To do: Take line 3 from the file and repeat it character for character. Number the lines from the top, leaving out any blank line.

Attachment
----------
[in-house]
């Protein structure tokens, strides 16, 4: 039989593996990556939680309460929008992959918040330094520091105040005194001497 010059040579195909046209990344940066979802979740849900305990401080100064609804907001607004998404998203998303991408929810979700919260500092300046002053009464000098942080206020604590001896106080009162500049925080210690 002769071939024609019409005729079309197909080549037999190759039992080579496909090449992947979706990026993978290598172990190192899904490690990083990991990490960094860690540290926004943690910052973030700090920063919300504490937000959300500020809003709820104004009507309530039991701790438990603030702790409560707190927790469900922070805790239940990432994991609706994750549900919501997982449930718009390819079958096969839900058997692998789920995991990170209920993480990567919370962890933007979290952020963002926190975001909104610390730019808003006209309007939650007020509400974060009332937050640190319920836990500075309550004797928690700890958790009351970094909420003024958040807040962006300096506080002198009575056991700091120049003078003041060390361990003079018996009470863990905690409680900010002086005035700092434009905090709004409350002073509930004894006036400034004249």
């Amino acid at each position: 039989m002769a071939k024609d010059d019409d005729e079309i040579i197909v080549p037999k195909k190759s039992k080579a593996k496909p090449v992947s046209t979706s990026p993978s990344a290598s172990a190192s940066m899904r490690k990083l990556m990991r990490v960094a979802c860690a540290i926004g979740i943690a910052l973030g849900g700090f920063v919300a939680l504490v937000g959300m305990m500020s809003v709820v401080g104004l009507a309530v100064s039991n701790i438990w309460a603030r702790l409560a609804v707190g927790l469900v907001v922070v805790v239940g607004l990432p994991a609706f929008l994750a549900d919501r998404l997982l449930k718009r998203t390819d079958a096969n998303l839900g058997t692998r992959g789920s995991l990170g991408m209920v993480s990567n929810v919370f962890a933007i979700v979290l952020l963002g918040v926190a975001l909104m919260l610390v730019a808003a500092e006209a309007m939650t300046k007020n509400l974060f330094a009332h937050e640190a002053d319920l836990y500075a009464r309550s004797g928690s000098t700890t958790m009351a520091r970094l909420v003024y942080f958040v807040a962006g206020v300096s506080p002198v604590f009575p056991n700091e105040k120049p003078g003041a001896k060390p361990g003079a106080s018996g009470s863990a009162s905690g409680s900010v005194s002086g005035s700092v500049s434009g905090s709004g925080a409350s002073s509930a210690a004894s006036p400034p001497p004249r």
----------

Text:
């Amino acid at each position: 039989m002769a071939k024609d010059d019409d005729e079309i040579i197909v080549p037999k195909k190759s039992k080579a593996k496909p090449v992947s046209t979706s990026p993978s990344a290598s172990a190192s940066m899904r490690k990083l990556m990991r990490v960094a979802c860690a540290i926004g979740i943690a910052l973030g849900g700090f920063v919300a939680l504490v937000g959300m305990m500020s809003v709820v401080g104004l009507a309530v100064s039991n701790i438990w309460a603030r702790l409560a609804v707190g927790l469900v907001v922070v805790v239940g607004l990432p994991a609706f929008l994750a549900d919501r998404l997982l449930k718009r998203t390819d079958a096969n998303l839900g058997t692998r992959g789920s995991l990170g991408m209920v993480s990567n929810v919370f962890a933007i979700v979290l952020l963002g918040v926190a975001l909104m919260l610390v730019a808003a500092e006209a309007m939650t300046k007020n509400l974060f330094a009332h937050e640190a002053d319920l836990y500075a009464r309550s004797g928690s000098t700890t958790m009351a520091r970094l909420v003024y942080f958040v807040a962006g206020v300096s506080p002198v604590f009575p056991n700091e105040k120049p003078g003041a001896k060390p361990g003079a106080s018996g009470s863990a009162s905690g409680s900010v005194s002086g005035s700092v500049s434009g905090s709004g925080a409350s002073s509930a210690a004894s006036p400034p001497p004249r």